19.  Regarding the petitioners’ claim that there has been a violation of various basic rights, Respondent 1 argues that the Law does not violate freedom of expression. Respondent 1 argues that the supported or budgeted entity retains the right to choose whether or not to carry out those activities that conflict with the grounds for budget reduction that are stipulated in the Law, but the Law allows the Minister of Finance to decide – when dealing with a supported or budgeted entity that engages in such activity – that the state will not finance the entity’s activity that falls within the categories listed in the Law. For this reason, it is also argued that there is no violation of a right to collective dignity. In addition, the Minister of Finance argues that even if there is a violation of freedom of expression, that violation nevertheless complies with the terms of the limitations clause of the Basic Law: Human Dignity and Liberty. Regarding the petitioners’ argument that the Law violates the principle of equality, Respondent 1 argues that the Law applies to any supported or financed entity whose activities are covered by one of the grounds enumerated in the Law. Respondent 1 notes that a claim that the Law may be abused, in that it might be enforced in an arbitrary fashion, is only a theoretical claim. Respondent 1 argues that the claim regarding a violation of the right to education should also be rejected. It is argued in this context that, inter alia, the state may and is entitled to promote those goals that it wishes to emphasize and to budget resources for the purpose of achieving those objectives. In the instant case, the relevant objectives are the goals of public education and the principles underlying the Declaration of Independence. In response to the claim concerning a violation of freedom of occupation, Respondent 1 argues that this is again a remote and theoretical concern – one that is not based on the facts. Respondent 1 argues, at length, that even if there has been a violation of a constitutional right, it is a violation which is permitted pursuant to the conditions set out in the limitations clause.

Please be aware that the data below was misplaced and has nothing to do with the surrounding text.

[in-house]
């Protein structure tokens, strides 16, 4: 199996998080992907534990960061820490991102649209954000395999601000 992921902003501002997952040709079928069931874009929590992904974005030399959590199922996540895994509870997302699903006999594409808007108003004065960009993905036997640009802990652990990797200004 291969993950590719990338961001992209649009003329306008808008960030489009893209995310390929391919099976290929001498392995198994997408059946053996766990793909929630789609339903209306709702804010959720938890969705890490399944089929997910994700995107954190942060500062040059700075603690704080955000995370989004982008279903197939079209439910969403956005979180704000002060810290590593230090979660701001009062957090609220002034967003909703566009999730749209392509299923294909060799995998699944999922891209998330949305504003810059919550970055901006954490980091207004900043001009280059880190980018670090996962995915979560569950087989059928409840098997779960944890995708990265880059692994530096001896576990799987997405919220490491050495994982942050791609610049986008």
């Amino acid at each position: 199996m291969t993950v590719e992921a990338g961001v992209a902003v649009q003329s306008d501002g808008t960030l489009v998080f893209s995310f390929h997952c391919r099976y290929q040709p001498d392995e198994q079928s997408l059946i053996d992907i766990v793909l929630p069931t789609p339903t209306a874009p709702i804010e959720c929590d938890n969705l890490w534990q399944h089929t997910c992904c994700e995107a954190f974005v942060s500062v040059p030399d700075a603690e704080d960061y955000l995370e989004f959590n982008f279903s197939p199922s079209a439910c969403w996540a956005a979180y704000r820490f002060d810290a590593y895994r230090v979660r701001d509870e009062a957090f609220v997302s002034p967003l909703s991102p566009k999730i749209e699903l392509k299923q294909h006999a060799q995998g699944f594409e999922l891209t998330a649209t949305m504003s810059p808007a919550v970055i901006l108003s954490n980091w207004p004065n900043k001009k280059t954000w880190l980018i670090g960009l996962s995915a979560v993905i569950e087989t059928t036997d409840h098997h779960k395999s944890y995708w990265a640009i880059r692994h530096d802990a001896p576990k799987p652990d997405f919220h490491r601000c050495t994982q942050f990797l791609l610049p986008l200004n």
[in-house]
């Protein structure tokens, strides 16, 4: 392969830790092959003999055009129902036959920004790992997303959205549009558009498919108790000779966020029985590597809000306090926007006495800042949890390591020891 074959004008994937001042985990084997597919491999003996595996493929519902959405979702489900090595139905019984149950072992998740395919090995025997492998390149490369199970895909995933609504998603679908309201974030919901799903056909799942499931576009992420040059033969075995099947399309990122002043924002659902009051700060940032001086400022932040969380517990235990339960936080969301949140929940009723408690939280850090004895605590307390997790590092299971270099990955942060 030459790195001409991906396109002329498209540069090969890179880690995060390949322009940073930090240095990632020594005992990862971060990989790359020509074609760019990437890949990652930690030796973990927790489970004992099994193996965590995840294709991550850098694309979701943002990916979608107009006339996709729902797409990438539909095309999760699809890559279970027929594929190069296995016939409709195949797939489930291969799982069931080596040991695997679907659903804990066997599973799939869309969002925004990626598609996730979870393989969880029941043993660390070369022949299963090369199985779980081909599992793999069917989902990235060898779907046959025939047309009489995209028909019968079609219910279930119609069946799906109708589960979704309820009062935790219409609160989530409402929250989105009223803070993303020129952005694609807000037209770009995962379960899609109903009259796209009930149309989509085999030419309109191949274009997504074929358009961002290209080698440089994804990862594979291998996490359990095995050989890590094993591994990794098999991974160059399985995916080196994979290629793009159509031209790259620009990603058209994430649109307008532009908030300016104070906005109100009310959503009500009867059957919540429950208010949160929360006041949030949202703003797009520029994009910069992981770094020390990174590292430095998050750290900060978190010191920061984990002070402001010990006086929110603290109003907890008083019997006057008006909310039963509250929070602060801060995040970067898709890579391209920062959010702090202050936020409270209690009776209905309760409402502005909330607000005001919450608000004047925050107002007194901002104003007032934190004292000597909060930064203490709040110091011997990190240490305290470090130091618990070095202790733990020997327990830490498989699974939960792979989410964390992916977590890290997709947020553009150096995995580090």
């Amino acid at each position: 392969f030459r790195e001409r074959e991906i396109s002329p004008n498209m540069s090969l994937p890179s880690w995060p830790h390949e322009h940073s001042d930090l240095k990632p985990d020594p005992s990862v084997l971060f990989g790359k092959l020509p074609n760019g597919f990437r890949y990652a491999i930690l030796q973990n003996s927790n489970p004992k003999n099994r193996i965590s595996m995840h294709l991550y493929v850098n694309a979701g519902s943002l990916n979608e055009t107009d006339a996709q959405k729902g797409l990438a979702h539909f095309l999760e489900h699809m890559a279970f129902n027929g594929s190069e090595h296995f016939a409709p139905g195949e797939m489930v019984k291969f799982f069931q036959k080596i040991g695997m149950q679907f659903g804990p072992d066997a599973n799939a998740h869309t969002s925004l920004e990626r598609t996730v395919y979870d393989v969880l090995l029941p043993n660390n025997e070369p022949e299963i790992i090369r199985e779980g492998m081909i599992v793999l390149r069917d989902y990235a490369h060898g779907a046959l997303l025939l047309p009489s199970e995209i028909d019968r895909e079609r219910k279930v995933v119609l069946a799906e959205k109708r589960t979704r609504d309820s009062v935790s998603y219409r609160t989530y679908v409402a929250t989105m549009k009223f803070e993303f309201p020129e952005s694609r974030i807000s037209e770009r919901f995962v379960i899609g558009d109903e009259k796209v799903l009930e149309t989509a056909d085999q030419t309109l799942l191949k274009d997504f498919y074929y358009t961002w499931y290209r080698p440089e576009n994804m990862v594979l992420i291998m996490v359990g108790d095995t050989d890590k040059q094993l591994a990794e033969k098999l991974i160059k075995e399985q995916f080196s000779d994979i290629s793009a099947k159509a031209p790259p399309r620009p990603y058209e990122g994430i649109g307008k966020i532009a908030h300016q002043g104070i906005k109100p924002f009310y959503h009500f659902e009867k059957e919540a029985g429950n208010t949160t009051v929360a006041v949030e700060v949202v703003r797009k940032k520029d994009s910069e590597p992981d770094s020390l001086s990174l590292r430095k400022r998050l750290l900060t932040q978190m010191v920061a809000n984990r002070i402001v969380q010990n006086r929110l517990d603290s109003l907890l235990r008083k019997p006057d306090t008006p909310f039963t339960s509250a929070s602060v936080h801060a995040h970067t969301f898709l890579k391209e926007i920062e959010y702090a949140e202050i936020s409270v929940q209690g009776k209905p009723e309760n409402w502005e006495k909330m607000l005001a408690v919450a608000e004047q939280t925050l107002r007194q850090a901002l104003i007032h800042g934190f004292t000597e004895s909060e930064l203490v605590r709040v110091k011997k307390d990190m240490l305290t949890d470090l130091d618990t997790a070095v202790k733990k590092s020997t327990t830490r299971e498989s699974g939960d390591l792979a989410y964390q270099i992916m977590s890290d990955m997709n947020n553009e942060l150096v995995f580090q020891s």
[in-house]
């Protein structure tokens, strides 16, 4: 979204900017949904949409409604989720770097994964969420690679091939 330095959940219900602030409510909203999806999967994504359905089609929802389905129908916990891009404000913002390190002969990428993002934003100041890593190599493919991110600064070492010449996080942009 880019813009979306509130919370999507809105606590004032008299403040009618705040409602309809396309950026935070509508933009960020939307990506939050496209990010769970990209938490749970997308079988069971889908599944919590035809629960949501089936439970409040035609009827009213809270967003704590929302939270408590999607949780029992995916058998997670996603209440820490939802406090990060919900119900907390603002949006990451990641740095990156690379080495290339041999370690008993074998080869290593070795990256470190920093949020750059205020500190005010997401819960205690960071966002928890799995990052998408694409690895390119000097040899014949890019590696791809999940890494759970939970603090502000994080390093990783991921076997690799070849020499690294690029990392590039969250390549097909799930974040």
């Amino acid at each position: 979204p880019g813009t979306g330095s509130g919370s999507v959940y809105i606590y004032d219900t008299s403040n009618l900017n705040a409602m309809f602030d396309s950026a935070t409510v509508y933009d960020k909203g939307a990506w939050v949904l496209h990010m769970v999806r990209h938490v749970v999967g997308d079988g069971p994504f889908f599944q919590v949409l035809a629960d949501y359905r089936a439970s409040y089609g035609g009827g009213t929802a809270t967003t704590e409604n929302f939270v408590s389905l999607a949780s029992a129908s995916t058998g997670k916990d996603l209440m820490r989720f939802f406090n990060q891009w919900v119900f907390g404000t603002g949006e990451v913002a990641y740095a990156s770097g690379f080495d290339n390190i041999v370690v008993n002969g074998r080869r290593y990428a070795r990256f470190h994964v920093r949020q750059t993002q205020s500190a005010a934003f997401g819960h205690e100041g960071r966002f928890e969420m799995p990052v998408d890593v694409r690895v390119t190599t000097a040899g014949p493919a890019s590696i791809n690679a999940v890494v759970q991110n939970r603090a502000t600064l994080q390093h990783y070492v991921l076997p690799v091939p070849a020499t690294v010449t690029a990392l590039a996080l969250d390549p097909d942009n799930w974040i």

Response of Respondent 2

20.  Respondent 2 describes at length the reasons that justify a denial of the petition. Some of its claims are similar to those of Respondent 1, and there is therefore no need to repeat them, as they have already been noted above in the discussion of Respondent 1’s claims.

21.  Regarding the right to equality, Respondent 2 argues that this case involves a budget reduction for certain entities, pursuant to the Law, which is carried out on the basis of the relationship between the activities of such entities and the basic principles of the state, and without any connection to the national identities represented by those entities. Respondent 2 also notes that there are Jews who wish to deny the Jewish character of the state, such as Petitioner 7. Respondent 2 argues that the Petitioners’ claim is far-reaching and suggests that any time that the state wishes to promote Zionist or Jewish values, even without discriminating directly against individuals on the basis of their nationalities, it will be seen as discriminating against members of the Arab nationality. Respondent 2 argues further that the state of Israel recognizes its Jewish and Zionist values alongside its democratic values and its constitutional framework. Thus, the granting of a particular position to these values within the framework of the state’s laws is presumptively not an unlawful discriminatory act.